By admin | June 8, 2008
By Richard Allen
Reports of Pocono’s demise were premature. This past week was somewhat of a take your best shot at Pocono Raceway free for all by numerous members of the media(this site included), drivers and even owners of other tracks. However, despite all the predictions of what was to be a terrible, boring race, the Pennsylvania track staged a good show.
Although the finish was not a door slamming, side by side battle, the race to the finish contained plenty of intrigue. Kasey Kahne took the win which made three checkered flags in the last four tries, counting the All Star Race, for the Washington driver. The events that led to him getting there were pretty dramatic.
Differing fuel and pit stop strategies played a big role in the Pocono 500. Much like road course racing, some teams bypassed the opportunity to pit under caution only to come down pit road just a few laps after the green flag was displayed in order to get themselves inside their fuel window for the final run to the finish.
Also, virtually every one of the 10 caution flag periods saw a new leader emerge as some cars received gas only while others took two tires and the rest got four tires. This in turn led to some slicing and dicing through the field by the drivers with the best tires while those with older tires hoped to hang on to their track position until the next round of stops.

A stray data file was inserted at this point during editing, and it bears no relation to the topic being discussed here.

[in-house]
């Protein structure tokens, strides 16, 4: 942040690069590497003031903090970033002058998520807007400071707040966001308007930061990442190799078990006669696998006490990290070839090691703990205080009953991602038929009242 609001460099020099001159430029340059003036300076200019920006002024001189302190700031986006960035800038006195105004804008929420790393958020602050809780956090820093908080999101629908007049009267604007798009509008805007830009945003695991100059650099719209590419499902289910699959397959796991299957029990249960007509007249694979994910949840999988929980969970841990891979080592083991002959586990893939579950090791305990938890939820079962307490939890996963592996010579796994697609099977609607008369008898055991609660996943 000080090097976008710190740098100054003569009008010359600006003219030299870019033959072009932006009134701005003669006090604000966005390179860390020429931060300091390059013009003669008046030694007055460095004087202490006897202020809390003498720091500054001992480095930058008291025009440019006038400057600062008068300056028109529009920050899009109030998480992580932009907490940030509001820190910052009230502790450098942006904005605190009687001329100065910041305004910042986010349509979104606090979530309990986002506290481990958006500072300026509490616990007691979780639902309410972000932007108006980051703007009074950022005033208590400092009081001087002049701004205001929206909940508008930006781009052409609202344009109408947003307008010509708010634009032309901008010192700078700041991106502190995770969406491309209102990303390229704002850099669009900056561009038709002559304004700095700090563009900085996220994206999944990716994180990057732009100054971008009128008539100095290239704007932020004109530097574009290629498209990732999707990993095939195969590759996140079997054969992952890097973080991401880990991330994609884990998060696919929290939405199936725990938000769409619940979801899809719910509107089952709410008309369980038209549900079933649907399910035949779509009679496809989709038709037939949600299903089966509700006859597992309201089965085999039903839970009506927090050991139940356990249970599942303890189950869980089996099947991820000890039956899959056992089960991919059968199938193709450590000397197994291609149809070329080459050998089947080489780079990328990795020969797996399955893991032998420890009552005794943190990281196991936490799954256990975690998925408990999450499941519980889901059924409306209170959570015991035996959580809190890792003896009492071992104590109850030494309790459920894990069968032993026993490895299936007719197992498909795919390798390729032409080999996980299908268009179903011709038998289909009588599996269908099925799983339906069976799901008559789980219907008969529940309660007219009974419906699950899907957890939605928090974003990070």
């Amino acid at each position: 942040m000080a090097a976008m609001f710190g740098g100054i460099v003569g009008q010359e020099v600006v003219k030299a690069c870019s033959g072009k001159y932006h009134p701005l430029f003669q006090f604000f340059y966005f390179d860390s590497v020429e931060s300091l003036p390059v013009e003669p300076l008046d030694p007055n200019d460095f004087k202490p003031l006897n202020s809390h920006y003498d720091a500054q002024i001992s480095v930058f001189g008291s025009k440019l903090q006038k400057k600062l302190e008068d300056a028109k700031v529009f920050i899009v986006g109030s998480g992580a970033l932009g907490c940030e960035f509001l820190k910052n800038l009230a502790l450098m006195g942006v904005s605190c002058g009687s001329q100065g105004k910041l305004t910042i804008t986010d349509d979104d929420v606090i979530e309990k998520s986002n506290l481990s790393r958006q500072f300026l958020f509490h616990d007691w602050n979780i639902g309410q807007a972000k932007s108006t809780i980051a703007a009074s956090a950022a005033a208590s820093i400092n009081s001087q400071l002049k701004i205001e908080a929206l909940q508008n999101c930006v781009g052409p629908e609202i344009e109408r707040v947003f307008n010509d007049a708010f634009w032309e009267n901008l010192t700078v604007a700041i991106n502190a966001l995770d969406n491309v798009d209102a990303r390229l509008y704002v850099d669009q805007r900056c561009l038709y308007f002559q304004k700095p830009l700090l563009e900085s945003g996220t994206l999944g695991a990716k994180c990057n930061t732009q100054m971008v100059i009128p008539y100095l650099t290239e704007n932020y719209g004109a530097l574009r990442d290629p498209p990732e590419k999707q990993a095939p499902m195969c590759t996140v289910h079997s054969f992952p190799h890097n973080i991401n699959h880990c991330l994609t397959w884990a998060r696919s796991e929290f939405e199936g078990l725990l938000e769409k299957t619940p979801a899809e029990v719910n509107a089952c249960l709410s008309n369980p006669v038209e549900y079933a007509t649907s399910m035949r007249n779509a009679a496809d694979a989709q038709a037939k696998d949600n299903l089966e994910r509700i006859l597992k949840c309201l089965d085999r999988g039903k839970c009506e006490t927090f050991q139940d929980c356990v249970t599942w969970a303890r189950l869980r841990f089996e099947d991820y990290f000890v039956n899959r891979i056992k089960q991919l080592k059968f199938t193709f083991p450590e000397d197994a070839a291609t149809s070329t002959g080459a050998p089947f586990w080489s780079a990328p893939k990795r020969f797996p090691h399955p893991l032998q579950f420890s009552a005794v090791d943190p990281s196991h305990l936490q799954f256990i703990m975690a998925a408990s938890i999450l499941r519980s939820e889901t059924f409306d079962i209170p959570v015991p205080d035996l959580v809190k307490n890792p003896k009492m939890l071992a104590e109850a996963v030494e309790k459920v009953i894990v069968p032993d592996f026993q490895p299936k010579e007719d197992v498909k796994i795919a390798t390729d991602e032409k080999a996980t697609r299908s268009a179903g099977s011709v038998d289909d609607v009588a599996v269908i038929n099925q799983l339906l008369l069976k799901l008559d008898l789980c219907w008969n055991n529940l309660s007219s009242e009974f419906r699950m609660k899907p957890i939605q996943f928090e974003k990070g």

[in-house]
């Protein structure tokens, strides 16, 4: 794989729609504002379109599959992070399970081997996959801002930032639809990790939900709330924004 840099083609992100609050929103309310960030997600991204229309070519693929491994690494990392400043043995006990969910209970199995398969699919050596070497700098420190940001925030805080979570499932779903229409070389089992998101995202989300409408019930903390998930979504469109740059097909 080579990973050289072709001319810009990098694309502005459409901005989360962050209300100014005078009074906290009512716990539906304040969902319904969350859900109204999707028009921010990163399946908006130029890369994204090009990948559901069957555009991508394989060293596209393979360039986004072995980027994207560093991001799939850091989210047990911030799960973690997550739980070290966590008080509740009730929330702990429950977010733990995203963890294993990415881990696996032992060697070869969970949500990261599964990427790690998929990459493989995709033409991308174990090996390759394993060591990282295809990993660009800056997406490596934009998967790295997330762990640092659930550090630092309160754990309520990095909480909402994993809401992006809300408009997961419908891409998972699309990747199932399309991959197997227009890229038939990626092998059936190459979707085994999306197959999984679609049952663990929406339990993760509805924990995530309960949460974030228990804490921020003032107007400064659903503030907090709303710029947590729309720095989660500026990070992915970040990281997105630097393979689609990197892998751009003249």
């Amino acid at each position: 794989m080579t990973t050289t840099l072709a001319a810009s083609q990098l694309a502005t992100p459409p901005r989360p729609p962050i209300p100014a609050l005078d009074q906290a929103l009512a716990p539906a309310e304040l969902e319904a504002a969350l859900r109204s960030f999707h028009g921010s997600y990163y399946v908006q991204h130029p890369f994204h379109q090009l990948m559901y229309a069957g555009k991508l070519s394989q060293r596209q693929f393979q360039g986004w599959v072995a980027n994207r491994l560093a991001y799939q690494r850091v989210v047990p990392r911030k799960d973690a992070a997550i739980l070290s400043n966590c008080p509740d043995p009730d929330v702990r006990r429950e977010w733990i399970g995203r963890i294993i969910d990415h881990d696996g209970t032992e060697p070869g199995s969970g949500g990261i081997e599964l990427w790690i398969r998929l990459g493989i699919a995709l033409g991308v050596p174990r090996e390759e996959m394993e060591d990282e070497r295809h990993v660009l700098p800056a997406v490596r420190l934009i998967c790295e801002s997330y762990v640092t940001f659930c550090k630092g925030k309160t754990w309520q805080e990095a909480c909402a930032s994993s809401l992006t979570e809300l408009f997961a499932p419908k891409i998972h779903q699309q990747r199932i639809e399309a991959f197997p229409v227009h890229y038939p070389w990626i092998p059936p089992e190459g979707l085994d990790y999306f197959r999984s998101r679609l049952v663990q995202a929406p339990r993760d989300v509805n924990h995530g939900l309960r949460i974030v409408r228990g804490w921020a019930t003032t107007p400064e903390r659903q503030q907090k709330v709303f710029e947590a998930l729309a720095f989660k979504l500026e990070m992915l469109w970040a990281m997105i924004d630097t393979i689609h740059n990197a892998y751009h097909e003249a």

One problem still remains all too evident, be it at Pocono or almost any other track. The leader, in almost every instance, was able to pull away to a commanding lead. Clean air is still the best of situations. That is nothing new to NASCAR, whether it be with the Car of Tomorrow or the old car.
Something else that played a major factor in the outcome of the race was pit road mistakes and penalties. No doubt, the need for that all important clean air was the cause of the numerous snafus on the pit lane. Tony Stewart, Greg Biffle, Carl Edwards and Kasey Kahne were all victims of mistakes, which proved costly to each of these drivers except for Kahne.
Accidents took their toll as well. Chase for the Championship hopefuls Kurt Busch, Clint Bowyer and Juan Pablo Montoya each crashed during the event along with point standings leader Kyle Busch, who saw his lead diminish to 21 points over Jeff Burton.
And more, Michael Waltrip’s crash may well have put his team outside the Top 35 in owner points when the official standings are released later this week.
So, for all the gloom and doom of the early part of the week Pocono Raceway did not fare too badly at all. The Pocono 500 turned out to be an intriguing, although long, race with enough twists and turns to keep the interest level up throughout most of the event.
Richard Allen is a member of the National Motorsports Press Association. His weekly column appears in The Mountain Press every Wednesday.
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